I decided at that point that I was ready for him to be born and wasn’t scared anymore about tearing. I accepted the possibility and let go. I said out loud,
 “My cervix is fully open, He is not too big. He will fit, I won’t tear.”
And literally 2 contractions later I was pushing. 7 minutes later I was holding my beautiful son. I didn’t tear and was so relieved to finally be holding him that I cried happy tears. I wanted him to be born into a peaceful worship filled environment and I got my wish. I am still so amazed when I look back at the video and am absolutely blown away by how peaceful and pleasurable his birth was. Jorge Ryan was 8#10oz,  21 inches long and pure perfection.

Pain Free Labour books available from Amazon.

Sunday, 10 April 2016

Why I believe in Pain Free Labour/Labor

I firmly believe in Pain Free Labours. Why, because 2 out of my 4 labours where pain free during the first stage, which is when the cervix is dilating to 10cm and you can push your baby out.

My first was an induction of labour at term for hypertension. My waters were broken and I was put straight onto an oxytocic drip. Today we give women 2 hours after having their waters broken to mobilise and go into a more normal labour before offering the drip, but this was in the bad old days 34 years ago. This was not a pain free labour.

My second was a spontaneous labour at T+7. I had researched more natural labours at my local library. Google was still a distant dot on the horizon 31 years ago. I found out how primitive women laboured without fear and stayed mainly upright. I found how to relax in yoga books so I would not feel afraid. I was ready. At 1am I started having painful contractions that woke me up. Sat on the couch downstairs I did progressive muscle relaxation and the pain stopped, but the painless contractions kept coming. When I got to hospital I sat on a comfy chair and relaxed till I was 10cm dilated. This was my first pain free labour.

My third was a spontaneous labour after a sweep at 39 weeks. I was having a pain free labour at home, my mum came round to mind the boys and I set off happily for hospital. Oh dear. A midwife from HELL made me lie down on a bed with a monitor in progress. When I explained that I had to sit up on a chair she laughed at me and pushed me back down. This was not a pain free labour.

My fourth was a home birth. I started contracting on and off during the day but was too busy with my 3 lovely boys to really notice. I was not afraid to give birth as I knew I was doing it at home and no one could make me lie down again. I fed, bathed and bedded the boys and then sent for the midwife. A lovely Irish midwife came to my house, she sat with me eating biscuits and drinking tea until I leapt off the couch when my waters went and wanted to push. This was my second pain free labour.

I so wanted to share this well kept secret with everyone that I then went to university to become a midwife. One senior midwife, who I told about my Pain Free Labour book, said "What is it really called, Bollocks, Bollocks and more Bollocks?"

Society teaches women that labour WILL be painful so that when they start to contract, adrenalin is secreted and messes up their labour. There is another way.

See posts on this blog:
Progressive muscle relaxation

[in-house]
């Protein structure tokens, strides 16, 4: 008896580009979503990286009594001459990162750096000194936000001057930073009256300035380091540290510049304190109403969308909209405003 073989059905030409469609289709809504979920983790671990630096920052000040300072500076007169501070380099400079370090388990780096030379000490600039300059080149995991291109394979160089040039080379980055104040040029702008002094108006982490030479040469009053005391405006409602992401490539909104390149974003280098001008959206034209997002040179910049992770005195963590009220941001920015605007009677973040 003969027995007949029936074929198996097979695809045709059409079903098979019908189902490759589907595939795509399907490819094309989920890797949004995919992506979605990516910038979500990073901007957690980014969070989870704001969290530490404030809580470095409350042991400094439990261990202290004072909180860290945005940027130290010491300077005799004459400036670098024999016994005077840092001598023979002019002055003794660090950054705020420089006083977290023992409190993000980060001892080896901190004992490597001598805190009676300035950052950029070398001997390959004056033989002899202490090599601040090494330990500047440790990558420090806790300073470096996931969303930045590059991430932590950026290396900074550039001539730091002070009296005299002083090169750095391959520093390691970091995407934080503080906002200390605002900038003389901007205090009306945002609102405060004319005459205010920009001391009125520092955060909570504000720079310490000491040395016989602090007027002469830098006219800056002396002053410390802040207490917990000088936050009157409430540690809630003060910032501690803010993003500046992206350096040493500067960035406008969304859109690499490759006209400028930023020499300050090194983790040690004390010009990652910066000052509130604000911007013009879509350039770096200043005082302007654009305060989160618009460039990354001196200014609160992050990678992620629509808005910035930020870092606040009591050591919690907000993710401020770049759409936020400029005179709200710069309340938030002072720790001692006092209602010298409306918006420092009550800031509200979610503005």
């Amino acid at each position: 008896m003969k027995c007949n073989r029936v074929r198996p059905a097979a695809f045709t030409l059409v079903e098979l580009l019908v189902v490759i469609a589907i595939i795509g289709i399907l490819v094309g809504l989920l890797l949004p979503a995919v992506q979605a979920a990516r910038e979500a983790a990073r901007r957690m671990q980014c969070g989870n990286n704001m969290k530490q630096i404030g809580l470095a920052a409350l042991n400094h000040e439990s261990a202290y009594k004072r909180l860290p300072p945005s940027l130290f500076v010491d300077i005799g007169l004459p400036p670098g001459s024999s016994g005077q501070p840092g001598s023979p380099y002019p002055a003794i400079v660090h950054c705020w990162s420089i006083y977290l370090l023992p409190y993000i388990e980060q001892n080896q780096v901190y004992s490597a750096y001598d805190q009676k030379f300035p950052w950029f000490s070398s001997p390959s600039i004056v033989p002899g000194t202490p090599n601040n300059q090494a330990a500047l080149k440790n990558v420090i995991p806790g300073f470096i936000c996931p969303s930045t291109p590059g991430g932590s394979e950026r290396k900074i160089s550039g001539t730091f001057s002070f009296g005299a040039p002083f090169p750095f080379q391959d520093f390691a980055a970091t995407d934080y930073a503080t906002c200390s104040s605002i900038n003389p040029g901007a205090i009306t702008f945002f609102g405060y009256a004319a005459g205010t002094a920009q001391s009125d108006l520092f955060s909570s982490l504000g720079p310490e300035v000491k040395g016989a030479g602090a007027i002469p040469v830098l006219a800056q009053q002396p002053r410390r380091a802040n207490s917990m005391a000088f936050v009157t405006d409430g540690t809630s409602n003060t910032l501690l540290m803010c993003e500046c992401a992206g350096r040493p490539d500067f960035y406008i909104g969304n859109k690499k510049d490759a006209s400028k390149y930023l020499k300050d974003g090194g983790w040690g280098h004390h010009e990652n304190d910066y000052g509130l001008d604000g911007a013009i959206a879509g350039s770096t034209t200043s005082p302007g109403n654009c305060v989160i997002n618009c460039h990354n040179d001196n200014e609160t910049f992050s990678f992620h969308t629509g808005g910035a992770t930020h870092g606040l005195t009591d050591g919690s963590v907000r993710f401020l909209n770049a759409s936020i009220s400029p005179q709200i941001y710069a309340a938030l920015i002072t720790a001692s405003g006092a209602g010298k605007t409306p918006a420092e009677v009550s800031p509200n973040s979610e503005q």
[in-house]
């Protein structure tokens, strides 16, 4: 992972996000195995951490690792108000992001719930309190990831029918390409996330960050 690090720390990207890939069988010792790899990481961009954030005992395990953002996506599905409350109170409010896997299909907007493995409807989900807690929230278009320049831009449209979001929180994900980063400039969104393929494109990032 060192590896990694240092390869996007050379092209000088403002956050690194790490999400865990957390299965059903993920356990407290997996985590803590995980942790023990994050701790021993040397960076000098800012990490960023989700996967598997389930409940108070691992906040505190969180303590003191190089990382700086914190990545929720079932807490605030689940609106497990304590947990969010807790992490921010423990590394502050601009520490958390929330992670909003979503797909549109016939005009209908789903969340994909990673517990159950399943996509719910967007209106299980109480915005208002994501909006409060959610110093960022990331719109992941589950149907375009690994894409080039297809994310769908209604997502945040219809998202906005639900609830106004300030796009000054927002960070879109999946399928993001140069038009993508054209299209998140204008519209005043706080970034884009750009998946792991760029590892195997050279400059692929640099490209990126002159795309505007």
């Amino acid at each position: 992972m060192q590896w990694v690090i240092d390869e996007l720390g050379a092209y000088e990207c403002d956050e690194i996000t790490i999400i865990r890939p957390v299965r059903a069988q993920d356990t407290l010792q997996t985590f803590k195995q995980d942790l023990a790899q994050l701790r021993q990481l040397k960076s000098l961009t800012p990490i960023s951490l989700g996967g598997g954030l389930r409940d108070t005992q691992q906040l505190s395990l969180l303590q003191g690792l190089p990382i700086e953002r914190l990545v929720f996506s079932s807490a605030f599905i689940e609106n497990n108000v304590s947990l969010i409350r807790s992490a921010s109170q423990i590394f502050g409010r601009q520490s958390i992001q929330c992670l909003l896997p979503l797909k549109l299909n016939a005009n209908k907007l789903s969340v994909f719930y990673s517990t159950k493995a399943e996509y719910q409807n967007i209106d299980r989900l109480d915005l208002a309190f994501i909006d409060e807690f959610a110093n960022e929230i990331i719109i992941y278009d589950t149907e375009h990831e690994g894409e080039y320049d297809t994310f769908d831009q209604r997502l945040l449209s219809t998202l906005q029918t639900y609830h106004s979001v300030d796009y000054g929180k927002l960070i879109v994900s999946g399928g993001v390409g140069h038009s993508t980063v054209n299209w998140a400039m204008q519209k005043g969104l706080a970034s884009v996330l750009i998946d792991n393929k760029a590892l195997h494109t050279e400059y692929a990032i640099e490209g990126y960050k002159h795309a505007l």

Why labour hurts - 1 to 5
Hazards to a pain free labour 1 to 6
Evidence to support a pain free labour 1 to 3

Pain Free Labour books available from Amazon.

Saturday, 2 April 2016

Colic in breast fed babies?

The cure for colic

When Oliver James's newborn son got colic, he and his wife prepared themselves for the horror of sleepless nights. Then they attended a breastfeeding clinic ...

Two weeks after our son Louis was born, three months ago, he started showing signs of colic. Just when my wife Clare and I were at our most exhausted, at around six in the evening, he would cry loudly and inconsolably for no apparent reason, his back arched and his legs doubled up. Since our daughter Olive (now three) had done the same, we were not altogether surprised. But we groaned at the prospect of months of long nights walking him around to no avail and nocturnal drives with the Pet Shop Boys Introspective album blaring. (This was the only thing guaranteed to shut our daughter up. Somebody should do a study of which popular music is most effective in quieting troubled babies - I swear by the Pets.)
To add to the grief, my wife got mastitis, which we assumed was the reason each feed felt as if she were having her nipples slashed with razor blades. The antibiotics to treat it only made our son worse, upsetting his tummy. As we lurched towards meltdown and bottle-feeding, a health visitor suggested we visit midwives Chloe Fisher and Sally Inch, said to be the international queens of breastfeeding, at their drop-in clinic at Oxford's John Radcliffe Hospital.
That they could help us with the mastitis seemed plausible, but I was sceptical when Fisher told us that the colic was also to do with my wife's breastfeeding technique. I had studied the scientific literature in the past, and despite contact with dozens of health professionals over the years, and endless discussions with other parents, no one had told us that colic had anything to do with how you breastfeed.
About one-fifth of all babies get the full colic syndrome, of whom only a small minority (5-10%) have any identifiable physical cause. It's a serious problem because half of those mothers with severely colicky babies are liable to become mentally ill, falling to one-quarter if the baby is only moderately colicky (compared with 3% of mothers with none).
The ailment has baffled medical scientists seeking a biological cause. Only social, rather than medical, science seems to provide some clues. Most, if not all, babies in developed nations get some of the symptoms, yet it is rare or unknown in developing ones. A possible reason is that in the latter countries, babies are constantly held, fed effectively and on demand. Babies cry less whose mothers carry them for three hours or more, or feed on demand during the first two months.